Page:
Prevalence and Correlates of Frailty Among Community-Dwelling Chinese Older Adults: The China Health and Retirement Longitudinal Study.

Journal Article (Multicenter Study;Journal Article)


Frailty is an age-related clinical syndrome of decreased resilience to stressors and is associated with numerous adverse outcomes. Although there is preponderance of literature on frailty in developed countries, limited investigations have been conducted in less developed regions including China-a country that has the world's largest aging population. We examined frailty prevalence in China by sociodemographics and geographic region, and investigated correlates of frailty.


Participants were 5,301 adults aged ≥60 years from the China Health and Retirement Longitudinal Study. Frailty was identified by the validated physical frailty phenotype (PFP) scale. We estimated frailty prevalence in the overall sample and by sociodemographics. We identified age-adjusted frailty prevalence by geographical region. Bivariate associations of frailty with health and function measures were evaluated by chi-squared test and analysis of variance.


We found 7.0% of adults aged 60 years or older were frail. Frailty is more prevalent at advanced ages, among women, and persons with low education. Age-adjusted frailty prevalence ranged from 3.3% in the Southeast and the Northeast to 9.1% in the Northwest, and was more than 1.5 times higher in rural versus urban areas. Frail versus nonfrail persons had higher prevalence of comorbidities, falls, disability, and functional limitation.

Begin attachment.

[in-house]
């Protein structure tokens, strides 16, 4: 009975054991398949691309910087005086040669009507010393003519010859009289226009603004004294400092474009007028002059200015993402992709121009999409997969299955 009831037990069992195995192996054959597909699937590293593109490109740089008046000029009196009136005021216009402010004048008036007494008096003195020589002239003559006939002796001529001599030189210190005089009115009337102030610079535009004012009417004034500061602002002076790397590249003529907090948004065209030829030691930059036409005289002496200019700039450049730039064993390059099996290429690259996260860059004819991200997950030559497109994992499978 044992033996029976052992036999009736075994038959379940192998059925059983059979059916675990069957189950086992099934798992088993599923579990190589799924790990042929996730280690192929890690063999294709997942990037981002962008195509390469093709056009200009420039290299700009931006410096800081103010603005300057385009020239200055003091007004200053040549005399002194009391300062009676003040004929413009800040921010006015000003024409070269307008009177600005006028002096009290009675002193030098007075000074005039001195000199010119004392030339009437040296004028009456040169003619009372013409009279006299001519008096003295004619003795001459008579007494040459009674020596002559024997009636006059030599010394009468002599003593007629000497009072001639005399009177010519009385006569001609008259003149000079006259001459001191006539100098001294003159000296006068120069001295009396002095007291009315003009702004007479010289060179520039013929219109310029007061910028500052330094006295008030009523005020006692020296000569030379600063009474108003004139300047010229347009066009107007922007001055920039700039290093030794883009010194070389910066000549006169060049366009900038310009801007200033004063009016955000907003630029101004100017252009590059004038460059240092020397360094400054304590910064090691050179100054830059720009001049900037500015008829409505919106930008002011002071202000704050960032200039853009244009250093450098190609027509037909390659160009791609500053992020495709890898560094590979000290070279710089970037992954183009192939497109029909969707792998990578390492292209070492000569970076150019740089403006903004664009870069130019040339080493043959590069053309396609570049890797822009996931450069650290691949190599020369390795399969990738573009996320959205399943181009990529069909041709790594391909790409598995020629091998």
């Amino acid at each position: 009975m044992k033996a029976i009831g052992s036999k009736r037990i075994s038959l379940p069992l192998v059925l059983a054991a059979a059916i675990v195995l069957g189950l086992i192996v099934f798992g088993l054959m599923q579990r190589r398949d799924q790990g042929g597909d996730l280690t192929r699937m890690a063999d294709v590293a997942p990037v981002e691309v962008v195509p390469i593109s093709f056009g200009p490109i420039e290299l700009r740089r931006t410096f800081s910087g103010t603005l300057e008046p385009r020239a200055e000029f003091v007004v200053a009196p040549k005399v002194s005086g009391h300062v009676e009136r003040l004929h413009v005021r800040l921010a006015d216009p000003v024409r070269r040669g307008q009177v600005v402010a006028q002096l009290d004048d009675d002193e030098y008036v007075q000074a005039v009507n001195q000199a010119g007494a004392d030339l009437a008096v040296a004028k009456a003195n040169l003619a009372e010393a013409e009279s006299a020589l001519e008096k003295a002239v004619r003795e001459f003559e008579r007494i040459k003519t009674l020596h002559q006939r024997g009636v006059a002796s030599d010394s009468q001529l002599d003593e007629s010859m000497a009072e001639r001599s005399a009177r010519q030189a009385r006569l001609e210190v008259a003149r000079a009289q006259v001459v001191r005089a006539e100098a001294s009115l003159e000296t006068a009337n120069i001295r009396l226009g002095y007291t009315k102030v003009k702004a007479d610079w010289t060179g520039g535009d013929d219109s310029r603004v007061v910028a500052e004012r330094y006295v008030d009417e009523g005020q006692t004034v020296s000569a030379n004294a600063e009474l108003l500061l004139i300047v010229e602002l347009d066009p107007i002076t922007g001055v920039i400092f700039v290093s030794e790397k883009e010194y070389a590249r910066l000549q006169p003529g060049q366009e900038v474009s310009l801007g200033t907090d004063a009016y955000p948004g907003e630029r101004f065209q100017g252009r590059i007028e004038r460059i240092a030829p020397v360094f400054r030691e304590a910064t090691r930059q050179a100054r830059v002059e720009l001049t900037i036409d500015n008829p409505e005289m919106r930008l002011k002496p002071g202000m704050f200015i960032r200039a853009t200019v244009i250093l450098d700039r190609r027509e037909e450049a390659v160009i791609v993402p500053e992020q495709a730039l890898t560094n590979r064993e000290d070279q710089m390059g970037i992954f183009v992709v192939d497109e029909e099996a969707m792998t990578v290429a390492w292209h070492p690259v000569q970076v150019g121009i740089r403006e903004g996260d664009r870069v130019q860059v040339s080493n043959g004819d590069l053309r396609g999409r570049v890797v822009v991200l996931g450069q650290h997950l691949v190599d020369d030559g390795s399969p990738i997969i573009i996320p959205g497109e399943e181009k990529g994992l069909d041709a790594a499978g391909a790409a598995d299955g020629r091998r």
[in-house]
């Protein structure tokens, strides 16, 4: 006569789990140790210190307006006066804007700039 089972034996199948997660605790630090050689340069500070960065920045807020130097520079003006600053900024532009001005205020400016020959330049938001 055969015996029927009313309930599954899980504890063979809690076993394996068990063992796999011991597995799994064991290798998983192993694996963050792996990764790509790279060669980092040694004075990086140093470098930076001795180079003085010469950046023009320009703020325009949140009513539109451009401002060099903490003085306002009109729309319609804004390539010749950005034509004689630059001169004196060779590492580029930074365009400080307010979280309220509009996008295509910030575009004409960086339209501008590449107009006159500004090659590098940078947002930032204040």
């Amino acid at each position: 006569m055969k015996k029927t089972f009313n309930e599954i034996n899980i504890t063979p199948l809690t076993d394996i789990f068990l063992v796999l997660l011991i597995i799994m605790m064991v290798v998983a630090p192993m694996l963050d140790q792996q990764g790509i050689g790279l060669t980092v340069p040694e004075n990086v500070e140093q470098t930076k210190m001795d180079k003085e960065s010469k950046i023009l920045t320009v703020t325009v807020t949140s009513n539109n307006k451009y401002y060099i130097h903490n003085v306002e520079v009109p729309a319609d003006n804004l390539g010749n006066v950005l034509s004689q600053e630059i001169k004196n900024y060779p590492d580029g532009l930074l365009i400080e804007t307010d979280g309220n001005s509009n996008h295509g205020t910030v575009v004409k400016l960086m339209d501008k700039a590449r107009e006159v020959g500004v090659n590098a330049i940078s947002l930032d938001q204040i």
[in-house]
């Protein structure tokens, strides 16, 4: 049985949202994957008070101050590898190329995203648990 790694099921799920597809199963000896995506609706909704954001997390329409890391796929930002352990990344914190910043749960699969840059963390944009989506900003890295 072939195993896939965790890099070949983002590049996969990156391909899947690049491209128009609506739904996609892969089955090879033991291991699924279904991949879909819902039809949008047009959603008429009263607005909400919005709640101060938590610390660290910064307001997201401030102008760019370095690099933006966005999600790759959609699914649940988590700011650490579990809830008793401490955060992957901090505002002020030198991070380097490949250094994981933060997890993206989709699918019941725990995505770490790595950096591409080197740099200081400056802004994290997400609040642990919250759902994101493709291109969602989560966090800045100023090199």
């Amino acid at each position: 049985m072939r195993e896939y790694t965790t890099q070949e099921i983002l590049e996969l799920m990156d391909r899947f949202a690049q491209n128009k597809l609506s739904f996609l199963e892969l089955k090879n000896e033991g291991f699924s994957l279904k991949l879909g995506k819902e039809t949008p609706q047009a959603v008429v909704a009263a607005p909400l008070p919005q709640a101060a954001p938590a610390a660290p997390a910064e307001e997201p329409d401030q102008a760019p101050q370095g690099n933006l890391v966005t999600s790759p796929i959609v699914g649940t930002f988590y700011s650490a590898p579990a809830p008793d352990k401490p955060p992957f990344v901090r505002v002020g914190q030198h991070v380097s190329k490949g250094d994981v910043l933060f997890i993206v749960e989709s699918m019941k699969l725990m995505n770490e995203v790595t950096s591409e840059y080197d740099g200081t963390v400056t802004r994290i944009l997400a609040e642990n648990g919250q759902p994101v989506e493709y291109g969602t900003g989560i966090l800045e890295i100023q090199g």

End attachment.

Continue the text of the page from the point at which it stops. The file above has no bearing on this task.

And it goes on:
We demonstrated the utility of the PFP scale in identifying frail Chinese elders, and found substantial sociodemographic and regional disparities in frailty prevalence. The PFP scale may be incorporated into clinical practice in China to identify the most vulnerable elders to reduce morbidity, prevent disability, and enable more efficient use of health care resources.

Full Text

Duke Authors

Cited Authors

  • Wu, C; Smit, E; Xue, Q-L; Odden, MC

Published Date

  • December 2017

Published In

Volume / Issue

  • 73 / 1

Start / End Page

  • 102 - 108

PubMed ID

  • 28525586

Pubmed Central ID

  • PMC5861883

Electronic International Standard Serial Number (EISSN)

  • 1758-535X

International Standard Serial Number (ISSN)

  • 1079-5006

Digital Object Identifier (DOI)

  • 10.1093/gerona/glx098


  • eng